8 Control Panel Wiring Guidelines for Industrial Electronics

Control-Panel-Wiring_Technician-checking-operation-of-production-machinery-cabinet-in-industrial factory

It’s not just the product – it’s also how you use it.

There are many right and wrong ways to wire an industrial control panel according to NEC (National Electric Code) standards. Sure, the specs of the wire itself matter (and we’ll cover them below), but layout and safety planning are arguably even more important.

Stick these eight guidelines as virtual Post-It notes in your mind whenever you begin a high-stakes control panel wiring project:

Control Panel Wiring Design Tips for Meeting NFPA Standards

Cable and wire are an underappreciated step in executing a great industrial control panel design. To help your final product run safely and smoothly, follow best practices for:

  1. Size
  2. Wire type
  3. Space
  4. Routing
  5. Safety circuits
  6. Termination
  7. Grounding
  8. Labeling

1. Size

Wire Gauge

NFPA 79, a standard produced by National Fire Protection Association, outlines wiring regulations for industrial control panels that operate at 600 V or less. Part of its purpose is to help you select the right wire size.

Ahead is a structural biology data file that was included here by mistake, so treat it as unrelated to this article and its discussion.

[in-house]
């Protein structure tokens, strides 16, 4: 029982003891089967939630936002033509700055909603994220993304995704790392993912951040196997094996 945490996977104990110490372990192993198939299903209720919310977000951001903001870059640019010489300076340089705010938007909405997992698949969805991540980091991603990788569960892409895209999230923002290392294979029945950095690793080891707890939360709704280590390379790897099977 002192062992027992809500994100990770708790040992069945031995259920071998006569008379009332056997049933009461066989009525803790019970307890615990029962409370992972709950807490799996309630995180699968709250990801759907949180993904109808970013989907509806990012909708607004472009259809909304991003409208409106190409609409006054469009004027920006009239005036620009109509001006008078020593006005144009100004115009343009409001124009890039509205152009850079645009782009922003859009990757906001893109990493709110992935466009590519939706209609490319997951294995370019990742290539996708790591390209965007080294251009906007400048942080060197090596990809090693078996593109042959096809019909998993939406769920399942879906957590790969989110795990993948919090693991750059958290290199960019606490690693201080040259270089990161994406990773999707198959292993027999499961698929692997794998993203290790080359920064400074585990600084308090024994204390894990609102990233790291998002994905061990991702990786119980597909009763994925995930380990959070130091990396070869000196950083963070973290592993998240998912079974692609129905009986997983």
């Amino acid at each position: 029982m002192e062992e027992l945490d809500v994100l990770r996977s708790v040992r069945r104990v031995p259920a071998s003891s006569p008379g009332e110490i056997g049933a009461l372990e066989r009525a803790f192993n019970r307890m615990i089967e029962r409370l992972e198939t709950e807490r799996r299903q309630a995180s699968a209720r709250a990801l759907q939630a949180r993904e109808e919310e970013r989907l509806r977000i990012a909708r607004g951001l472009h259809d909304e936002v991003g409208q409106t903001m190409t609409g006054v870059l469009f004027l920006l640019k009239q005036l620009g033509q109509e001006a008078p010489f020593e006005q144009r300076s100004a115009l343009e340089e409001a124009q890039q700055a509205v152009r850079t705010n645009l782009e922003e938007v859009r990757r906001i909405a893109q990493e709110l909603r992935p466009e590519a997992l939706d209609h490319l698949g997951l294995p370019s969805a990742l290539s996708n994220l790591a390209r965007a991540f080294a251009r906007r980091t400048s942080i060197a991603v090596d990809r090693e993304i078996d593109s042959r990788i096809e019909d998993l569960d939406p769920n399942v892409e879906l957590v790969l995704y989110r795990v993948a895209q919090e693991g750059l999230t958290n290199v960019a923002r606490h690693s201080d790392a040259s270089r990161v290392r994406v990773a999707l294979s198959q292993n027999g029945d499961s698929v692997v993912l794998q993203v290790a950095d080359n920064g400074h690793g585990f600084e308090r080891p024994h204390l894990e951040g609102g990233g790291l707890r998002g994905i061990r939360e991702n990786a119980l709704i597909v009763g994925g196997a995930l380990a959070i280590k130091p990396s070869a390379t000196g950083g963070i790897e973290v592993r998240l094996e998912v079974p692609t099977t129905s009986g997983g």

AWG (American wire gauge) is a measurement of diameter that clues buyers in to the expected performance of a given wire. Using cable components with the proper insulation thickness for your application results in a just-right amount of voltage and a more efficient panel.

Excessive current flow can damage components, while a lack of voltage can limit device effectiveness. In general, the more electrical juice you need, the thicker cable insulation you’ll want to keep heat radiation from causing a short-circuit or fire.

Remember that electrical panels must manage multiple voltage levels, and you’ll need different wire gauges for each.

Wire Length & Slack

There’s good and bad to a connection having more wire than it needs at the moment (hint, hint).

The bad first: Excessive wire length can cause:

  • Tangling
  • Wasted space